How to understand the advice we get as entrepreneurs (and what to do with it) is perhaps the most important topic that 2019 has left me wrestling with. There’s so much more to be written and explored, but I wanted to get something down to help organize my thoughts before 2020 is fully upon us.
Here’s the confusing reality:
Wise advisors can give wise advice, but wise advisors can also give un-wise advice.
Un-wise advisors can give un-wise advice, but un-wise advisors can also give wise advice.
So, what are we as entrepreneurs supposed to do with this?
For starters, we need to sort advice and advisors into impermanent buckets so that we can focus and be most efficient with our learning at a given time, for a given stage of our company, or around a particular challenge or opportunity. The quality of advice and advisor can change based on context, so these categories should be at least somewhat fluid. To be clear, however, some people will likely stay in their buckets permanently.
Here are a few ways to think about sorting advice and advisors:
The Holy Grail
This advice is hard to come by. There just aren’t that many people in the world who have the wisdom (which fundamentally includes their own self awareness) required to give good advice. Additionally, there just aren’t that many people who can listen to and understand our problems dispassionately and with the ability to help us identify the structural patterns and problems at the root of our issues or opportunities. If you find this person, hold on to them. When you get advice from them, dissect it, explore it, come back to it, let it marinate - and, ultimately, make sure it’s not The Mirage.
This advice is easier to come by than I ever realized. And to be clear, in my experience, it’s rarely - if ever - malicious. In fact, it often comes from wise people with a genuine intention to help us. For this reason, The Mirage has all of the appearances of The Holy Grail. Determining the difference has everything to do with our own understanding of our business, our needs, our questions, concerns and so forth and our ability to think critically about advice in that context. The trick of The Mirage is one of convoluting the value of the messenger with the value of the message.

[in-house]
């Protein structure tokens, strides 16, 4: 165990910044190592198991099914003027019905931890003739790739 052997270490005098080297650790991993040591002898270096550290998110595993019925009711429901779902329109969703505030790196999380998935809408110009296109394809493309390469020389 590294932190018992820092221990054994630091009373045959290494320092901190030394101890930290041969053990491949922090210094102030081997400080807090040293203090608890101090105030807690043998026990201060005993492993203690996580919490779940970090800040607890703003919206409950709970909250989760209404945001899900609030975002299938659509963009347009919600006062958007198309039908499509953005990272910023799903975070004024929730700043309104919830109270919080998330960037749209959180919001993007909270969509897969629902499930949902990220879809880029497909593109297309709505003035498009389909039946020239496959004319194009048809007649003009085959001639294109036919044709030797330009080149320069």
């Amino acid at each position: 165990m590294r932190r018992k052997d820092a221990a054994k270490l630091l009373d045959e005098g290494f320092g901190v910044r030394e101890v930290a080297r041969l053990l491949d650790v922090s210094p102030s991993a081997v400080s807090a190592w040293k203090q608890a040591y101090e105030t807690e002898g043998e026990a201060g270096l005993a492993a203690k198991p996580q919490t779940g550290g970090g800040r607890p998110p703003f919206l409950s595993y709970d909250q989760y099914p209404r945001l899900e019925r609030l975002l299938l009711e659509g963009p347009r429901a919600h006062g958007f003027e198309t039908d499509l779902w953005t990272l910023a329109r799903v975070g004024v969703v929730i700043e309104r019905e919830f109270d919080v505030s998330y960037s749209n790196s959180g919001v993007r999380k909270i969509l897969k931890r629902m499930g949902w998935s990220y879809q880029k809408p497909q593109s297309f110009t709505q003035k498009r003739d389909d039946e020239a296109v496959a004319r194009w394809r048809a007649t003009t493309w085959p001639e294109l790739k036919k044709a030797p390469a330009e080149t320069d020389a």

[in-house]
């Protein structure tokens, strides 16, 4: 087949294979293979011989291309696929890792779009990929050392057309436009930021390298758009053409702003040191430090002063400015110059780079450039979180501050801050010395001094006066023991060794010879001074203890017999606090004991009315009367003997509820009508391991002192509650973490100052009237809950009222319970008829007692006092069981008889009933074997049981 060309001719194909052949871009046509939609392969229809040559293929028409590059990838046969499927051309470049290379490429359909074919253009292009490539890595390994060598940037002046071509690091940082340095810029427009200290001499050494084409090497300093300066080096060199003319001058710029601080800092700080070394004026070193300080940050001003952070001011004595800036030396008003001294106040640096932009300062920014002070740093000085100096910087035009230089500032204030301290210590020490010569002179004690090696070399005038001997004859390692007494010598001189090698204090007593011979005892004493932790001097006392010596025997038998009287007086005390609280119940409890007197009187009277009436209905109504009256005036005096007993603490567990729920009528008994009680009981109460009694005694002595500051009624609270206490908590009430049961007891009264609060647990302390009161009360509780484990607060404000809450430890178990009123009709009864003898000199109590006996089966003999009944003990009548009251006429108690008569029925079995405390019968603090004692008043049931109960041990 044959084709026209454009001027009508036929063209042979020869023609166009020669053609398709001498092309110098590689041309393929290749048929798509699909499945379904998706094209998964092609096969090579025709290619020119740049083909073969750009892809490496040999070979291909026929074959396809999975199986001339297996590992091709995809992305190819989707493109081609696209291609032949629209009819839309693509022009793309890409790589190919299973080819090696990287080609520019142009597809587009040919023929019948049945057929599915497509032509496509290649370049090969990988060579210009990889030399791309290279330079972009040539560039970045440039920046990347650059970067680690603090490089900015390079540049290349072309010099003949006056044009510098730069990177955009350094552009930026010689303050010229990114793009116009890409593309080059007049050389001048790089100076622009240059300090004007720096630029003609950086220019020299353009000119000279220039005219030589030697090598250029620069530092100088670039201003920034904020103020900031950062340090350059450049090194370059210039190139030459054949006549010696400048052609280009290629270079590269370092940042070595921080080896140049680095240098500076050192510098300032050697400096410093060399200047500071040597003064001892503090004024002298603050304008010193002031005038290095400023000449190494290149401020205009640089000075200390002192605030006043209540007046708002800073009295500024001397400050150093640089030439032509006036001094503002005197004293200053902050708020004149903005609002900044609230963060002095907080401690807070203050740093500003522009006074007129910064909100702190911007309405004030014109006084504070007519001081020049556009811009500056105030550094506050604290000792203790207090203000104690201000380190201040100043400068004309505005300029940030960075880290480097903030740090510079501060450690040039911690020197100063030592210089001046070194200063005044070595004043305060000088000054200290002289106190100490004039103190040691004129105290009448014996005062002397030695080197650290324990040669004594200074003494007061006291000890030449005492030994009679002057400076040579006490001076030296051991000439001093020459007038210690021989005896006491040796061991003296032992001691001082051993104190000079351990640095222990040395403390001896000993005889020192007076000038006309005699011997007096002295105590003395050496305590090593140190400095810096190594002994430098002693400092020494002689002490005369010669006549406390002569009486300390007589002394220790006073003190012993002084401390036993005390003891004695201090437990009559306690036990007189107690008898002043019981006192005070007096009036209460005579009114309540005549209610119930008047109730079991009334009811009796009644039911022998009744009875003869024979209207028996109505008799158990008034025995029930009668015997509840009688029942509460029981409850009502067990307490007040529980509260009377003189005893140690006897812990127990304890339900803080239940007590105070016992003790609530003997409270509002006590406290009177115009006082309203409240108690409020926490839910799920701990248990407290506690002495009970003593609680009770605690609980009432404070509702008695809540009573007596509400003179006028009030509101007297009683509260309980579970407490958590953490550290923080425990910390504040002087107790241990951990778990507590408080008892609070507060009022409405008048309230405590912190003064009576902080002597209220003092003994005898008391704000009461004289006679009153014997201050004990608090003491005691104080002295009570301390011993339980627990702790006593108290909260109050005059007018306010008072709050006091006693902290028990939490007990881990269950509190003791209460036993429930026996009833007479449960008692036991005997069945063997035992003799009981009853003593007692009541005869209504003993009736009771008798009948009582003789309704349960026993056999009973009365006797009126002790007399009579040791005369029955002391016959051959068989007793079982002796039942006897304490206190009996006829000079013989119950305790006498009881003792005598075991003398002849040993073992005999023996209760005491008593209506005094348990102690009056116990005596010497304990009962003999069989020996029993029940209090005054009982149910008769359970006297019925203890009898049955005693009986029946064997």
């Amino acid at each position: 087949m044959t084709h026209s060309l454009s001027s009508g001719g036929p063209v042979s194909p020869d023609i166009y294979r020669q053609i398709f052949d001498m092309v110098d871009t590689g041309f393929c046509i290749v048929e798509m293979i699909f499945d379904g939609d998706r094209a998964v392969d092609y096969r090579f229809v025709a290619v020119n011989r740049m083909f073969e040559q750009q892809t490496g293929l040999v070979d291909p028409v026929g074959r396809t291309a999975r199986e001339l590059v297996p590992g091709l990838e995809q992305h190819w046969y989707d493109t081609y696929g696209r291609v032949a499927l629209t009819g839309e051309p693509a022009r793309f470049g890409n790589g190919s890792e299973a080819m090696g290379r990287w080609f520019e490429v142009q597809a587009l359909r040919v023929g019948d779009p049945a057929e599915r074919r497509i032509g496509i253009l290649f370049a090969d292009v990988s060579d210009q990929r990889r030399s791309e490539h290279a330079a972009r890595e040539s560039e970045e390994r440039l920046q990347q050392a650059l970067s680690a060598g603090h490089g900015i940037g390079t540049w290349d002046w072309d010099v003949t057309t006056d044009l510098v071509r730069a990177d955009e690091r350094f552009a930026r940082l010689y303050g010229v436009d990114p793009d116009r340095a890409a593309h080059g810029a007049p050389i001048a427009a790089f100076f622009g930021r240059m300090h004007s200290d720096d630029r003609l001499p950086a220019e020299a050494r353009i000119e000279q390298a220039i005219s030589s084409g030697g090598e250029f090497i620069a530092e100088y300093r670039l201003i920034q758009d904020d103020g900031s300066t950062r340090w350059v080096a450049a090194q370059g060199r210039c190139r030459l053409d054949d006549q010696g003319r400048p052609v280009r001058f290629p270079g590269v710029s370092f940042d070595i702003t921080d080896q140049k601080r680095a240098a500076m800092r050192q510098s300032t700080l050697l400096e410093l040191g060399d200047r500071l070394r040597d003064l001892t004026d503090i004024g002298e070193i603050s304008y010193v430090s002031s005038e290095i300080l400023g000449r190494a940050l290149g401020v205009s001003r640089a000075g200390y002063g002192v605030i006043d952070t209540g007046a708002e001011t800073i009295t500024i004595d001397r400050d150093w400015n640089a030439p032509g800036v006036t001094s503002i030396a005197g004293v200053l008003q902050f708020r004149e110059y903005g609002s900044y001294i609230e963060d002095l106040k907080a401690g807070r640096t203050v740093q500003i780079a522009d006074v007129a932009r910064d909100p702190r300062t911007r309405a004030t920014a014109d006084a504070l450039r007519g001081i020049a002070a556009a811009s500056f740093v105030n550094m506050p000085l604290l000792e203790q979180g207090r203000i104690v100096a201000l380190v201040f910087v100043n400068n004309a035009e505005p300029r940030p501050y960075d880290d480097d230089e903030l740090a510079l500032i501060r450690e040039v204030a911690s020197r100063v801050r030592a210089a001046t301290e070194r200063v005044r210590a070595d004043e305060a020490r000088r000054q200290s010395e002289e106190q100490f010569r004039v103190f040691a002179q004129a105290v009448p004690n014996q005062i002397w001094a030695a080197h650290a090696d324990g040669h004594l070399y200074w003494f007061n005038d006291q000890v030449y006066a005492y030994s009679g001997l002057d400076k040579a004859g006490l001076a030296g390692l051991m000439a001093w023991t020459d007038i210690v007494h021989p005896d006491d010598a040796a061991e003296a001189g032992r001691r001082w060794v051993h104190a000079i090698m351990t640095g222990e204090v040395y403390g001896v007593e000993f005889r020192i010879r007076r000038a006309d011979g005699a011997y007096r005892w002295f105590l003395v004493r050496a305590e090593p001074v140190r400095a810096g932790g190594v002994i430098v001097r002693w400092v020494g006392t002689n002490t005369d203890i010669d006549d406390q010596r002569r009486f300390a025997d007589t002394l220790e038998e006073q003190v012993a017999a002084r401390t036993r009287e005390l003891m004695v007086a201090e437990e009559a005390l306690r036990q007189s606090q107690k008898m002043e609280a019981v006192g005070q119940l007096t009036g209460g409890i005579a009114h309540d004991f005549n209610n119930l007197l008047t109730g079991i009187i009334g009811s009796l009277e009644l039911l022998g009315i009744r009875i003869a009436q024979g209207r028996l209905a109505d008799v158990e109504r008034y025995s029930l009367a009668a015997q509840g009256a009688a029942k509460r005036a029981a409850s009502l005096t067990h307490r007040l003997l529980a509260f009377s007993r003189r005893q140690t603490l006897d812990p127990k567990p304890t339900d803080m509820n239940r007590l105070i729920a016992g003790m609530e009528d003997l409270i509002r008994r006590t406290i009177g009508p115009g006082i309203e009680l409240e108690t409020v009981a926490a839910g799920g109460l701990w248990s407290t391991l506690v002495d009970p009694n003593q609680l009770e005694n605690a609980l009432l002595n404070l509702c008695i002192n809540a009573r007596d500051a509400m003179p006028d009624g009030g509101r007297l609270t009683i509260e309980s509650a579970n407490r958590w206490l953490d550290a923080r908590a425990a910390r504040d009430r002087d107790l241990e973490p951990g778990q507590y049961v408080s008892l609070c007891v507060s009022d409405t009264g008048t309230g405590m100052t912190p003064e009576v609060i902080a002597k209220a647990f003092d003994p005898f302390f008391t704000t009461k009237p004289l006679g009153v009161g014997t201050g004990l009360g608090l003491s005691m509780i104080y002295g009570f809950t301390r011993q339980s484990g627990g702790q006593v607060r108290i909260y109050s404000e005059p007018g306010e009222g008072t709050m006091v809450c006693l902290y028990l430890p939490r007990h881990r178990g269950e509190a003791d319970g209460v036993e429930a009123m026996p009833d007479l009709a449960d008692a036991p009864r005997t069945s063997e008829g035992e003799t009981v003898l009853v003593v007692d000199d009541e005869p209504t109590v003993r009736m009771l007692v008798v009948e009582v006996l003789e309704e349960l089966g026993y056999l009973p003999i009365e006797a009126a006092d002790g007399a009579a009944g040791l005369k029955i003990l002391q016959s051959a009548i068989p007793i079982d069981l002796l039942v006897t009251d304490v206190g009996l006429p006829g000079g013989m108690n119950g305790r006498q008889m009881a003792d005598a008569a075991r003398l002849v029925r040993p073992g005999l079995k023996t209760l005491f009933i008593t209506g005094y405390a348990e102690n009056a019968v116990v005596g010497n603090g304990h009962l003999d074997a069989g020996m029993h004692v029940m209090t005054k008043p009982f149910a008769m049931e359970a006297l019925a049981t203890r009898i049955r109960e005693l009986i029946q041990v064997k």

The Golden Nugget
This advice is the fundamental reason we must always listen for understanding and keep an open mind. It’s the reason we must remain hungry as a learner, no matter who we are talking with. Just as we can’t accept advice simply because of the person who offers it (The Mirage trap), we should not dismiss advice out of hand for the same reason. It is potentially the person who knows little about our business or our product who can offer an insight that breaks us out of being stuck or sheds light on our next move. They might not even realize that they are giving us advice. We just have to listen for and grab that Golden Nugget when it shows itself.
The Grain of Salt
Again, I’m not trying to be ugly here but just strategic in how we think about advice. This isn’t about individual people. Sometimes advice just isn’t relevant. Sometimes other people’s experiences, views of the world, or approaches to problem-solving just don’t match our own personally or in terms of our business. It’s OK. Just know that. Be nice. And, file this advice away somewhere. Still, I’d say to archive it, don’t delete it. Who knows, we might find in time that it ends up a Golden Nugget.